Russ McCabria, Kevin Stewart and David Russell were members of Lawrence High School's 1987 graduating class. Now they're part of U.S. forces deployed in the Persian Gulf war zone.
That LHS connection was discovered Thursday night when a support group for friends and family members of people serving in the Middle East met for the first time.
"Maybe we ought to get out the high school year book so we can see all the kids who are over there," said Mary Stewart of Lawrence, whose son, Kevin, is a U.S. Army private stationed near the Kuwait border.
Mrs. Stewart, Bob and Cherry McCabria, and Melissa Russell were three of four unrelated family members at Thursday's meeting who discovered they each had a son or husband who graduated from LHS in 1987 serving in the Middle East.
"THERE MUST have been a super recruiter around that year," quipped Bob McCabria of rural Lawrence, whose son, Russ, is a Marine stationed near the Saudi Arabia-Kuwait border.
At the support group meeting, organized by the local chapter of the American Red Cross, family members and friends of local military personnel serving in the gulf region discussed their shared concerns and heard about Red Cross services.
About 15 family members and Red Cross volunteers attended the meeting at the Lawrence Senior Center, 745 Vt.
Jo Byers, Red Cross chapter director, told those attending the meeting that the Red Cross could get emergency messages to their relatives and help with various financial and emotional problems.
"One of our primary functions is to be a link between the servicemen no matter where they are stationed and the family," she said. "We can help with a lot of problems, and we encourage anyone who is experiencing a problem to call us."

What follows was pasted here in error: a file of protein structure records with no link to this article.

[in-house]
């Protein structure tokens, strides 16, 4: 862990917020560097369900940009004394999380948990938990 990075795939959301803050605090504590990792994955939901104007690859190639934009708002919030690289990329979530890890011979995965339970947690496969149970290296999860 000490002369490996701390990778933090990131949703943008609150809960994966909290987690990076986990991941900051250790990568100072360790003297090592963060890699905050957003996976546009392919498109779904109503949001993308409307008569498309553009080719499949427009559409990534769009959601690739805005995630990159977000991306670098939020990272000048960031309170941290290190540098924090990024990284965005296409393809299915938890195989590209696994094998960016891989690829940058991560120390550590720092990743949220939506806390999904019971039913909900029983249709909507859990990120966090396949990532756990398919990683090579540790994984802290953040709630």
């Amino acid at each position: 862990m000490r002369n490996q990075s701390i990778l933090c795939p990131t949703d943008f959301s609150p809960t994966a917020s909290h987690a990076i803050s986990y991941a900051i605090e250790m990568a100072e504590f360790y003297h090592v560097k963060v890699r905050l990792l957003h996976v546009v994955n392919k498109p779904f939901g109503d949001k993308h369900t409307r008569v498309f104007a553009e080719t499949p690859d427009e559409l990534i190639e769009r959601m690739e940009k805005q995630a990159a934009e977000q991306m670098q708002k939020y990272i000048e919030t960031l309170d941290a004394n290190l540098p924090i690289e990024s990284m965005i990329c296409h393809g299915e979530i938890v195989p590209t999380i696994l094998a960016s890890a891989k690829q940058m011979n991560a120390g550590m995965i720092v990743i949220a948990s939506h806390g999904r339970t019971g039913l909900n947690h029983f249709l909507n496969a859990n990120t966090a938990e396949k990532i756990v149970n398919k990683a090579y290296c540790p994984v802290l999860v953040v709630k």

BYERS SAID the American Red Cross, through its military communication lines, has been sending about 4,000 messages a day to U.S. troops in the Middle East on behalf of their families.
The messages include notification of births, deaths and serious illness, she said.
Byers said the Red Cross does not inform family members in the states if a relative has been injured or killed in action.
"The casualty notifications come directly from the military branch," she said.
In addition to answering questions about Red Cross services, Byers brought informational brochures for family members.
"Everyone has concerns and worries, and we don't want to limit this to families," she said.
FAMILY MEMBERS said they were concerned about not knowing where their relatives were located. They agreed to exchange telephone numbers in case they needed to talk to someone "in the middle of the night."
"I think that would really help," said Melissa Russell, whose husband, Navy reservist David, was activated for duty less than a week after they were married. He recently left Norfolk, Va., to serve on the USS Midway, an aircraft carrier located in the Persian Gulf, she said.
Family members also said they were worried about Iraqi treatment of prisoners of war.
Byers said the Iraqi government still has not allowed the International Red Cross to check on the treatment of allied POWs. President Bush and other allied leaders have called on the Iraqi government to allow Red Cross inspection.
"Iran and Iraq have been notorious for not abiding by the Geneva Convention," Byers said.
"THERE'S NOTHING we can do to force them to let the Red Cross in, but hopefully enough pressure will be brought on them for that to happen."
The support group's next meeting will be at 7 p.m. Thursday at the senior center.
Members plan to make valentines for their relatives at the meeting. The meeting is open to anyone concerned about the men and women stationed in the war zone.